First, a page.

Issue 4/2018 of integration
In the new issue of integration, Björn Hacker discusses the potential of the European Pillar of Social Rights to strengthen the EU’s social dimension. Andreas Wimmel analyses how far party positions in the 19th German Bundestag on the European Commission’s proposal for the deepening of the Economic and Monetary Union correspond with the parties’ economic policy guidelines. Stefanie Schmahl chronicles the development of the European Union’s asylum and refugee policy and gives a critical assessment on the current reform initiatives. Olaf Leiße applies his own concept to explain the different results of the EU’s efforts of Europeanization in the Southern Caucasus. With the reprint of the article “Integration – gestern, heute und morgen” the Institut für Europäische Politik commemorates Heinrich Schneider, who passed away on 1 April 2018 after being the editor and later on the chair of the editorial board of integration for many years.
The European Pillar of Social Rights: Application and Utility
It was for the European Semester 2017/2018 that the European Commission included the European Pillar of Social Rights for the first time after its proclamation. In this framework, the Social Scoreboard, which accompanies the pillar, has the potential to outline social problems across the EU. However, this potential is not fully exploited. The member states are reluctant to use it. Budgetary objectives as well as those related to increasing the member states’ economic competitiveness are dominating social objectives. Only if social objectives are in line with the aims of economic coordination, they have a chance to be included into reform recommendations. To achieve the “social ‘triple A’ rating” (Jean-Claude Juncker), the aims set out in the pillar as well as the process of coordination in social policy need to become more binding.
Party Positions on the Deepening of the Economic and Monetary Union in the 19th German Bundestag
On 6 December 2017, the European Commission presented a roadmap to develop the Economic and Monetary Union further, which includes the establishment of a European Monetary Fund and the new post of a European Minister of Economy and Finance. In the following months, the initiative has been the subject of some controversial plenary debates in the German Bundestag. This article analyses whether party positions on the Commission’s proposal correspond more with general attitudes towards European integration or with stances in (national) economic and fiscal policy. The results illustrate that the positions are almost completely in line with party economic policy guidelines while the European integration dimension is secondary in the case of conflict. Hence, a return to the pro-European consensus that has characterised the German party system for decades cannot be expected since ideological differences in the economic left-right dimension will most likely remain an essential component of party competition.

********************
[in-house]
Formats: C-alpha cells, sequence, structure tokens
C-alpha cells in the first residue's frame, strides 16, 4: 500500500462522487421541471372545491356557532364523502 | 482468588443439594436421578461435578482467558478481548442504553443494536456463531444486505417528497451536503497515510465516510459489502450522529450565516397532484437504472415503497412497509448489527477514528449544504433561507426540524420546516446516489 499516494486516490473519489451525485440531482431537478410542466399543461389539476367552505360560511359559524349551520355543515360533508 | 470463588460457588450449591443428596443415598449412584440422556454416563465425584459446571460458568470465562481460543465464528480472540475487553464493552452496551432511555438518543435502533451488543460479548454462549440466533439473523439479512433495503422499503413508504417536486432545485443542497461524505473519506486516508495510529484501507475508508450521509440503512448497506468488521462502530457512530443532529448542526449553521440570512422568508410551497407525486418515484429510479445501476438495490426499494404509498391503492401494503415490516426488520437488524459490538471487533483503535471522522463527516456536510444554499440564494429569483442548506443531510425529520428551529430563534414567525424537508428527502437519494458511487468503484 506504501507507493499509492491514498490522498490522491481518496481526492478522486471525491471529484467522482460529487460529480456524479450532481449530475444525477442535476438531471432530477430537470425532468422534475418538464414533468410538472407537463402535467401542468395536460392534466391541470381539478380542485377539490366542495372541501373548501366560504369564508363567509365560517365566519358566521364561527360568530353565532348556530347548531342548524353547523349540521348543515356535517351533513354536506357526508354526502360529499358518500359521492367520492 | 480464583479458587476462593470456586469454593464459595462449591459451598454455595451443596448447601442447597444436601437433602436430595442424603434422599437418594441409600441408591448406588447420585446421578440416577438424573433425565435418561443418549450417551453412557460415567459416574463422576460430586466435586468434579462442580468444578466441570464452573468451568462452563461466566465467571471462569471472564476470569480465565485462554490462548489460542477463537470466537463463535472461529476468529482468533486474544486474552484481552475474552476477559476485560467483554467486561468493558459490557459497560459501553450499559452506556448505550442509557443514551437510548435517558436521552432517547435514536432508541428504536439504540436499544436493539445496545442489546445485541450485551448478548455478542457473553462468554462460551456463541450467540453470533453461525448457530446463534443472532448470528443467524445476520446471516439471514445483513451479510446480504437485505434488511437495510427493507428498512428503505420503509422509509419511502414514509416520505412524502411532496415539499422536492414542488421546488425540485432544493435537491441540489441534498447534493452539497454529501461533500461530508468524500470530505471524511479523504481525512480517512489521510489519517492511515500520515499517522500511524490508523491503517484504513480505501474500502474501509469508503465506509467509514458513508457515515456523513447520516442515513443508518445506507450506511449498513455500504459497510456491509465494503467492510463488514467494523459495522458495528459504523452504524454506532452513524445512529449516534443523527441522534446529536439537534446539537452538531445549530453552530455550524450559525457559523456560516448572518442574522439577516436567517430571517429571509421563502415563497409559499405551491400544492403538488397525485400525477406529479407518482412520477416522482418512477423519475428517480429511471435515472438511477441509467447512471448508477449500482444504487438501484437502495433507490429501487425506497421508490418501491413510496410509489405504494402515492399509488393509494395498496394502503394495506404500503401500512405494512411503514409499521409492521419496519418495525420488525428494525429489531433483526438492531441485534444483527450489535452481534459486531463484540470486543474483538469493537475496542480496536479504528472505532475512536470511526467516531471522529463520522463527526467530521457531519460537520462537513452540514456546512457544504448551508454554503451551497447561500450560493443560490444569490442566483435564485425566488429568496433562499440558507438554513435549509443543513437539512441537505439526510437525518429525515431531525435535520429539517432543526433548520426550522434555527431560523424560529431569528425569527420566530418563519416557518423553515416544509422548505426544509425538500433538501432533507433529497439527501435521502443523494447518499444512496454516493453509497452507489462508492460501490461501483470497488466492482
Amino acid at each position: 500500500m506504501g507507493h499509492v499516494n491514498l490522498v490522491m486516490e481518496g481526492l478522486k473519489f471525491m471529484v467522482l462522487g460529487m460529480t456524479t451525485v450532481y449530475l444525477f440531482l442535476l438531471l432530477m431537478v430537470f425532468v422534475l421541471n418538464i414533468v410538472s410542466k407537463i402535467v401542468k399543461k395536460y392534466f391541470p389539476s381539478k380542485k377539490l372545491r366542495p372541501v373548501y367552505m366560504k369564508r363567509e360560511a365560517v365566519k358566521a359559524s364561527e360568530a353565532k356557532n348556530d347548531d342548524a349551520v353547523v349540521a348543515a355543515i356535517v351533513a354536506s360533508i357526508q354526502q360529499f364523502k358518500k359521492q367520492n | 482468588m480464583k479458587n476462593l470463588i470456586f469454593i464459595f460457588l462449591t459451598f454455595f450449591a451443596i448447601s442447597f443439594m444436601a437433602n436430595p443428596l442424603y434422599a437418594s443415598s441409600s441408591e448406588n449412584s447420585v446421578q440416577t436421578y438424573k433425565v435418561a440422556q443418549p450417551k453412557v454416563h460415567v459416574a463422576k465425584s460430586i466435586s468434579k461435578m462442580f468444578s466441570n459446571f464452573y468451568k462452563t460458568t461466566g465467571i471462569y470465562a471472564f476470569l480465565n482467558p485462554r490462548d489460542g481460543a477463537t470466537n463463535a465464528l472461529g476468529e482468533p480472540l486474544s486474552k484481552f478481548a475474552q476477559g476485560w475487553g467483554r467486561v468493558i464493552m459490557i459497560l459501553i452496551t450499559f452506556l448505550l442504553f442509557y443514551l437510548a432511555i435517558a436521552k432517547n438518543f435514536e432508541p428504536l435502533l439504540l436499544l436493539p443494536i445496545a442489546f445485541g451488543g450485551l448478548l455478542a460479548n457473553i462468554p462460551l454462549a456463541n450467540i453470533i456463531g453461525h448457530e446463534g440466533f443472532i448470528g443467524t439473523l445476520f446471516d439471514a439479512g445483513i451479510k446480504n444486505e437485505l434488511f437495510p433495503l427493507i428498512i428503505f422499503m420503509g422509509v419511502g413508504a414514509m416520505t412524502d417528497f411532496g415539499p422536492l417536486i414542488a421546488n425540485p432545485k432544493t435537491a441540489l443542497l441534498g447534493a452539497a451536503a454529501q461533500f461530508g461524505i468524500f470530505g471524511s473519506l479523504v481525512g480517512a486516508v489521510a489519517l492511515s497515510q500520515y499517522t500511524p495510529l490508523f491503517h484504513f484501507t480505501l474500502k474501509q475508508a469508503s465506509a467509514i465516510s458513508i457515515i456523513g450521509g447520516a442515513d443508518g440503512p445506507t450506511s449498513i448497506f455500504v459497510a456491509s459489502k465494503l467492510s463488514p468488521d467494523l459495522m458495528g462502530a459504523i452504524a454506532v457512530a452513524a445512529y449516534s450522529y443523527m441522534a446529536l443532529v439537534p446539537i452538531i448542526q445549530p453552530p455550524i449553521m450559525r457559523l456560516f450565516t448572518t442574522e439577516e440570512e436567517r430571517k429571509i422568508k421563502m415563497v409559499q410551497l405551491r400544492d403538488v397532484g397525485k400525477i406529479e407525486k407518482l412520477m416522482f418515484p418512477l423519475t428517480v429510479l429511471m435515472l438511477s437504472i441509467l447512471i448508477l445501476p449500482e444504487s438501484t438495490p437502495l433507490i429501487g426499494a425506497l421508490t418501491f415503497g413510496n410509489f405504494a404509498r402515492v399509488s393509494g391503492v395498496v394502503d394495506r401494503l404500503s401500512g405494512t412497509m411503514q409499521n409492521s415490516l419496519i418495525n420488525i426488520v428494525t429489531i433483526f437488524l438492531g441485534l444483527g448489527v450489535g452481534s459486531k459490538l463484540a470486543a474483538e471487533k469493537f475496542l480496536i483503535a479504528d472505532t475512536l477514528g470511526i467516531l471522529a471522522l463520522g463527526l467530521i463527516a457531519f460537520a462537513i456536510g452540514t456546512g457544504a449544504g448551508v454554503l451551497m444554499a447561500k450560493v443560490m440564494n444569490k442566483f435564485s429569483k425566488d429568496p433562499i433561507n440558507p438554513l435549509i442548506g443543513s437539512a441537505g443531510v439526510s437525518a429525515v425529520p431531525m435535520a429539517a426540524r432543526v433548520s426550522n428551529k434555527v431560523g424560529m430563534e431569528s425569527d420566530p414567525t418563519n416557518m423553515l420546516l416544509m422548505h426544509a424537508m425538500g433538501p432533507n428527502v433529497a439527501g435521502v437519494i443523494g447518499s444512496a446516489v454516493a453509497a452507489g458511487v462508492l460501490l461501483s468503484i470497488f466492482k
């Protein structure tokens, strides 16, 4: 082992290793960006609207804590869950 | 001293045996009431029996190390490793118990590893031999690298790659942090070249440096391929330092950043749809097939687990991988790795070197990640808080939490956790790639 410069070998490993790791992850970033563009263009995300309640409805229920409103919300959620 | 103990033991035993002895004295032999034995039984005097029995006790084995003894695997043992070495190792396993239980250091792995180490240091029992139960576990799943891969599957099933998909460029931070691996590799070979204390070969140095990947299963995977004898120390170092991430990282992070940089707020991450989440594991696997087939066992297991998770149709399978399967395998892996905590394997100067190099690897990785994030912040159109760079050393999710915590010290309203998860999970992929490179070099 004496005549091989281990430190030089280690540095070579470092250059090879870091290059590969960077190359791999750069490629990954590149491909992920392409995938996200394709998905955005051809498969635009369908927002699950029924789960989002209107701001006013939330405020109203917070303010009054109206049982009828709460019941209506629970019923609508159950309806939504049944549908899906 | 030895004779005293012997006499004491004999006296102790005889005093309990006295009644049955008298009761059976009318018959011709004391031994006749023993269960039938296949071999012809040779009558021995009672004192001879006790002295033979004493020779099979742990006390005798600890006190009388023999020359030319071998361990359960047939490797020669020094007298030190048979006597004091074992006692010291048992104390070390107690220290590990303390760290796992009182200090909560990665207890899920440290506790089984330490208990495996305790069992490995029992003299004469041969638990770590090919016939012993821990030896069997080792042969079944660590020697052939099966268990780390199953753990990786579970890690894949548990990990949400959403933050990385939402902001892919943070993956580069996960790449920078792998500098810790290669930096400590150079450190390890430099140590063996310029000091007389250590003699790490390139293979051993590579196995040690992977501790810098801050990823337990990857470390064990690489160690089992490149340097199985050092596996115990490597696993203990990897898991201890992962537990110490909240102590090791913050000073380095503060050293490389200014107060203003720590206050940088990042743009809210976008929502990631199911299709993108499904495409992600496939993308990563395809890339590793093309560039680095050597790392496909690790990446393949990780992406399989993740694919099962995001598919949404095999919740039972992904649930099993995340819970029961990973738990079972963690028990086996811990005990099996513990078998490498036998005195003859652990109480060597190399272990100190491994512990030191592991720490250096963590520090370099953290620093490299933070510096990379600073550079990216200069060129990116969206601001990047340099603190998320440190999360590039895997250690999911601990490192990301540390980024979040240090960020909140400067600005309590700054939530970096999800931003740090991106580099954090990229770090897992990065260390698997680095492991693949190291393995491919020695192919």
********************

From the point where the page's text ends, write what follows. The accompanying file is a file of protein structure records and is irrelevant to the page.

Reform Options and Trade-offs in the European Union’s Asylum and Refugee Policy
The migration movements in recent years have aggravated the continuing weaknesses of the Common European Asylum System. In particular, the member states located at the external borders of the European Union have largely been left alone with their responsibility for border control and the implementation of the asylum procedure. Therefore, there are currently seven legislative proposals from the European Commission aiming, on the one hand, at unifying the legal parameters to strengthen the Common European Asylum System. On the other hand, the proposals tend to overshadow humanitarian concerns. Their focus is rather on preventing illegal migration and coping with mass influx. The article chronicles the development of the European Union’s asylum and refugee policy and gives a critical assessment on the current reform initiatives.
External Transformation in the Southern Caucasus – Conceptualization of Europeanization Processes in a Heterogeneous Region
Europeanization processes take also place in countries of the Eastern Partnership which do not have an accession perspective. However, the European Union supports actively the transformation of the post-soviet states and stimulates democracy, political and economic stability, and the participation of civil society. This contribution argues that Europeanization is successful only if domestic actors back this process without concrete incentives and if they have the chance to interact. Since the situation in the countries of the Southern Caucasus is quite diverse, Europeanization will probably make the region more heterogeneous.
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